The Healthcare Billing & Management Association has created an ICD-10 Task Force to help implement a major change in the way doctors, hospitals and other health care providers communicate with insurers.
The HBMA, Laguna Beach, Calif., says the 4-year mission of the committee will be to help providers and payers move to a new diagnostic code set.
“The magnitude of this administrative change will be far greater than anything the health care field has seen in our lifetimes,” Holly Louie, chair of the ICD-10 Task Force, says in a statement about the upcoming shift. “If the transition to the new electronic standards and entirely new coding system is not well-planned, providers and their business partners could see major disruption.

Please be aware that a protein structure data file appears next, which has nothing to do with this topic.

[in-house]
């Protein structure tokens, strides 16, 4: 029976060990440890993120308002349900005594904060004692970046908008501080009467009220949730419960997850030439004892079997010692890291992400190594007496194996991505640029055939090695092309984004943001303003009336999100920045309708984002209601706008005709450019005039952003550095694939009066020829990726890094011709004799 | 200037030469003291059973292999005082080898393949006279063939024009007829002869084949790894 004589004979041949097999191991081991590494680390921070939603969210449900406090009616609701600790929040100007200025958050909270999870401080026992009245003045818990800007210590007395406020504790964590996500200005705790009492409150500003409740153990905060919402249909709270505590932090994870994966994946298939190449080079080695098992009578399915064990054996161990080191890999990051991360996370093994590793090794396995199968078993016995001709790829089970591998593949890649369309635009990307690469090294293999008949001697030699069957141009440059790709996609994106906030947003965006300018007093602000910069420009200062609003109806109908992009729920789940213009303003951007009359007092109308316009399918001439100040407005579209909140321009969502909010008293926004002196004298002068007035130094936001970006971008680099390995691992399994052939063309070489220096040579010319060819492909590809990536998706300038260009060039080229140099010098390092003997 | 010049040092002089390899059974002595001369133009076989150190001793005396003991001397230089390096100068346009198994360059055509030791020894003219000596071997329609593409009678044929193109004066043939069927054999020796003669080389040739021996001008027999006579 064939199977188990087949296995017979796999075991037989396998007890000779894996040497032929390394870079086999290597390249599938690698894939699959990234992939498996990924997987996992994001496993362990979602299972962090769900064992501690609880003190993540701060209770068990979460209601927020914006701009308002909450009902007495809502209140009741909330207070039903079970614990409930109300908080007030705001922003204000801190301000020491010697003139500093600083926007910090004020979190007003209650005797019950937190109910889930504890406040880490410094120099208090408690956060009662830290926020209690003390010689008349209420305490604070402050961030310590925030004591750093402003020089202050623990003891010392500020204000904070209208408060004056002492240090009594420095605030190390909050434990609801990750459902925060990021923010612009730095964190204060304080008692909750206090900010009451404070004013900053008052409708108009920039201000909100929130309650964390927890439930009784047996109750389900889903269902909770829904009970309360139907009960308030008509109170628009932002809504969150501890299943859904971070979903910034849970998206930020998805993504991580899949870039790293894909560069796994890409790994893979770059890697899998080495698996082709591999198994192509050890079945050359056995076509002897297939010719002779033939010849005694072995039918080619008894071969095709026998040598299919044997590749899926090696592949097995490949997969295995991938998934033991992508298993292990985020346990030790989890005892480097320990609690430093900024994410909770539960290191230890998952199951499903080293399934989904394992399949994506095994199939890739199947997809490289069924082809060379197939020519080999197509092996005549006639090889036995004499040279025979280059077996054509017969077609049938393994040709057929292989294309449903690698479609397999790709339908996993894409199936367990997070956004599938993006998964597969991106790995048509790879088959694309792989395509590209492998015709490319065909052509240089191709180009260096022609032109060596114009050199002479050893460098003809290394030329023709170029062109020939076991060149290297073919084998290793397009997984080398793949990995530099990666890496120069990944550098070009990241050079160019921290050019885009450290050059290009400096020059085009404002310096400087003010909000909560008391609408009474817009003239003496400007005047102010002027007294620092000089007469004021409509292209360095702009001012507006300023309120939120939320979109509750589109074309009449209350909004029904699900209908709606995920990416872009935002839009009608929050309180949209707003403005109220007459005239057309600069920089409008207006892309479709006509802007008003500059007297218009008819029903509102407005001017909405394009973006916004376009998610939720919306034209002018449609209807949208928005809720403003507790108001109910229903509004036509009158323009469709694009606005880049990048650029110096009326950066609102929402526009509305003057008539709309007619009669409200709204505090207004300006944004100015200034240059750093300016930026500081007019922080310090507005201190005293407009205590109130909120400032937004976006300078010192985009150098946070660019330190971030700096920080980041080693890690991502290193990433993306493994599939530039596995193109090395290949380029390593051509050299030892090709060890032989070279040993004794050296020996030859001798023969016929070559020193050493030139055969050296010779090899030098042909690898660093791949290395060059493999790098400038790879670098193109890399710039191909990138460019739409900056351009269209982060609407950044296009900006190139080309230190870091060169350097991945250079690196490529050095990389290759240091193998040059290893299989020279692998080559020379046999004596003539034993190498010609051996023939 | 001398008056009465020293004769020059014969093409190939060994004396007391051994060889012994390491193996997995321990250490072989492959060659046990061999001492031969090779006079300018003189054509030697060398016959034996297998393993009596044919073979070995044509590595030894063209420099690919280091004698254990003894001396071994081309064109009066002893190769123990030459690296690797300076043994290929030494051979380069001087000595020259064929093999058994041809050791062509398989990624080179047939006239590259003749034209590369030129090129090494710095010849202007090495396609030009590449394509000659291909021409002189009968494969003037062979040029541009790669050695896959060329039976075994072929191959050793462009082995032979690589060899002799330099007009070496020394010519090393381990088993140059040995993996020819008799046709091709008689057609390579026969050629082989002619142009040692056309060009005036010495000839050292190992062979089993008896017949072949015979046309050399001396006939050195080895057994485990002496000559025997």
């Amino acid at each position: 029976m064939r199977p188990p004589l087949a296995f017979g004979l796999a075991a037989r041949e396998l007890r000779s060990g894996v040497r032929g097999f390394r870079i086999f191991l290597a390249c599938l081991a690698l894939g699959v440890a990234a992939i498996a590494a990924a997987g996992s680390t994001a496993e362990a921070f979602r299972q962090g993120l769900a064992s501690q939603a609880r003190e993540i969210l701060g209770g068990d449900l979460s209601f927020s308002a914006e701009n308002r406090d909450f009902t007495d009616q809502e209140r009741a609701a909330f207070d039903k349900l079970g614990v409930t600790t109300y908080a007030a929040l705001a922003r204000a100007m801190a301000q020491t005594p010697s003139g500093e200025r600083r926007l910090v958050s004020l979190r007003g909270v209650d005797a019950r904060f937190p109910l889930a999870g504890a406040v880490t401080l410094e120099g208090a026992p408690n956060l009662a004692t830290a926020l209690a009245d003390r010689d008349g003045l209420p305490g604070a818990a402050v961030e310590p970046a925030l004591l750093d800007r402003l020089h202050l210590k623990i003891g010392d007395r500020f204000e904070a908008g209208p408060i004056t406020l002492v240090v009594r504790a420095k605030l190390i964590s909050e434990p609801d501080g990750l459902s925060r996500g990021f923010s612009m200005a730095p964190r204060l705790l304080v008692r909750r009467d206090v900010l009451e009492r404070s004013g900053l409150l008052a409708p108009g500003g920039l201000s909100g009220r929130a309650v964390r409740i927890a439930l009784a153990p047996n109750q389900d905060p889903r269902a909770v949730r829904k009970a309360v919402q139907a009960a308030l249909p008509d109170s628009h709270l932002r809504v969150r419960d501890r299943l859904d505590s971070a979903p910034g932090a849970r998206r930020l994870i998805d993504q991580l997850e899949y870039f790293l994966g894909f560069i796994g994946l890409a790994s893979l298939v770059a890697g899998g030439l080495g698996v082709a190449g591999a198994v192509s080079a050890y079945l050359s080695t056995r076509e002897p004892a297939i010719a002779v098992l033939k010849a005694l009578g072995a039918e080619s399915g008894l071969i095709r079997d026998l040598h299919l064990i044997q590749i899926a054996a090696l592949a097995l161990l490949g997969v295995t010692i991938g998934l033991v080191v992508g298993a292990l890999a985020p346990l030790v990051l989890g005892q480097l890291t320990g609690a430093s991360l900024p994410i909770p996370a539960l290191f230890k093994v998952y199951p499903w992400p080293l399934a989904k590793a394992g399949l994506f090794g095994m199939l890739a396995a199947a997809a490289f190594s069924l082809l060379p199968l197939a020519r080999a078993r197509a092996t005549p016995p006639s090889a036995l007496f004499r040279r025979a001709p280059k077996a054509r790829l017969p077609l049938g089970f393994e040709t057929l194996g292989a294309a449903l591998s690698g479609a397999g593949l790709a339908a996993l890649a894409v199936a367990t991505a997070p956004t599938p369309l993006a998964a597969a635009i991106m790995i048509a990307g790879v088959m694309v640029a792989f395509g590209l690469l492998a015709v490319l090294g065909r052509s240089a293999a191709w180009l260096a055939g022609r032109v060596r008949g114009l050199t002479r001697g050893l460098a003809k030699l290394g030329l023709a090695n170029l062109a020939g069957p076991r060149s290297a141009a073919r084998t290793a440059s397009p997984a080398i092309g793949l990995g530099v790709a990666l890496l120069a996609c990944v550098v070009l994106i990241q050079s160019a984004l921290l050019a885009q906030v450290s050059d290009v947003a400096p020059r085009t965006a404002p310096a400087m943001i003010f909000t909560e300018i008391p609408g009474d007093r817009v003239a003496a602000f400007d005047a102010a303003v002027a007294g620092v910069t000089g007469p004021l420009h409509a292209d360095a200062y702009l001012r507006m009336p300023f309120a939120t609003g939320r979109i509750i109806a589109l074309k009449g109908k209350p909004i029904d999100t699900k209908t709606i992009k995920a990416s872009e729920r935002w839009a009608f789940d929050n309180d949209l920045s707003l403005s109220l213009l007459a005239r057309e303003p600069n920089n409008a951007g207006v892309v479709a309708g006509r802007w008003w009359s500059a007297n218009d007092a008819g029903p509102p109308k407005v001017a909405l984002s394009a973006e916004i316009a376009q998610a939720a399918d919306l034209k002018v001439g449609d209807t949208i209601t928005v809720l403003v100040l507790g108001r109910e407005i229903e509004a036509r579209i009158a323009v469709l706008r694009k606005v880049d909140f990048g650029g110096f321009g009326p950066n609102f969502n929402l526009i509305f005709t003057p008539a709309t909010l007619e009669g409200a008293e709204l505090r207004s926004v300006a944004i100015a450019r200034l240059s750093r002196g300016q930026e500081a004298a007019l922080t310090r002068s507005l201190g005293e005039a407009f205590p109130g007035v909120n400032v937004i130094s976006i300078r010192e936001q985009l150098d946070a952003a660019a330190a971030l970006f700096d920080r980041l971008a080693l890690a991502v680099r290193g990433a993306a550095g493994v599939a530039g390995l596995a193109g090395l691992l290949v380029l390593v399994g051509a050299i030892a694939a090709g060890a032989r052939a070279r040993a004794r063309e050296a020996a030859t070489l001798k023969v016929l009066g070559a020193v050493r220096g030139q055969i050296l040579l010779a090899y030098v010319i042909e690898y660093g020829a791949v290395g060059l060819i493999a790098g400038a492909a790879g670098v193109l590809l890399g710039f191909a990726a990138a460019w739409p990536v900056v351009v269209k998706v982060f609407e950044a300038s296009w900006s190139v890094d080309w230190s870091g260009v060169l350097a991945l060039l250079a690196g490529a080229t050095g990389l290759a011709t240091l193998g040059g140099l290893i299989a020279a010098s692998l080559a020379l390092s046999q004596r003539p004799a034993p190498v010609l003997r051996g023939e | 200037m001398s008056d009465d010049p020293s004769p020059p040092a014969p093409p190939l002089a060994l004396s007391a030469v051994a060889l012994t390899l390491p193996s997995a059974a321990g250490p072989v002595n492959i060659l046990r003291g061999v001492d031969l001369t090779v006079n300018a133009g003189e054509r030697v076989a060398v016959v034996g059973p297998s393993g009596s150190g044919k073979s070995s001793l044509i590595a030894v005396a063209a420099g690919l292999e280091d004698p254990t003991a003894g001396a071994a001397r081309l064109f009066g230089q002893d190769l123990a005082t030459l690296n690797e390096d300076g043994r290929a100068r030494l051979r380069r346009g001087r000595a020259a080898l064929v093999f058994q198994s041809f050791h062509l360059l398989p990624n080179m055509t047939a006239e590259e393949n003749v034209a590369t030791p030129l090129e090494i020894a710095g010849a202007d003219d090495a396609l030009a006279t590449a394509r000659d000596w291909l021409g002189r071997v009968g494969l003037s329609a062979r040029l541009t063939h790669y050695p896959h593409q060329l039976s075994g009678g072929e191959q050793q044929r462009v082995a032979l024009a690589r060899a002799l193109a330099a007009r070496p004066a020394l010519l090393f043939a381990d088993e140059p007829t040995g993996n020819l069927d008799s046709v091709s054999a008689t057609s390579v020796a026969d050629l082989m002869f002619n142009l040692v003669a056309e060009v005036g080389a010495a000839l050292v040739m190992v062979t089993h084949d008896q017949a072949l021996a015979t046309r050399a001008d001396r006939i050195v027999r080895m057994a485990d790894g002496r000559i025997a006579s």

Participants in the new task force will include representatives from America’s Health Insurance Plans, Washington, and a number of technology vendors and technology groups, organizers say.
The U.S. Department of Health and Human Services proposed ICD-10 implementation rules in October 2008. The department is still working on a final rule.
Billers will face major obstacles once HHS starts the shift, because many office-based and hospital-based physicians lack regular access to online resources, and communicating with them and training them will be challenging, Louie says.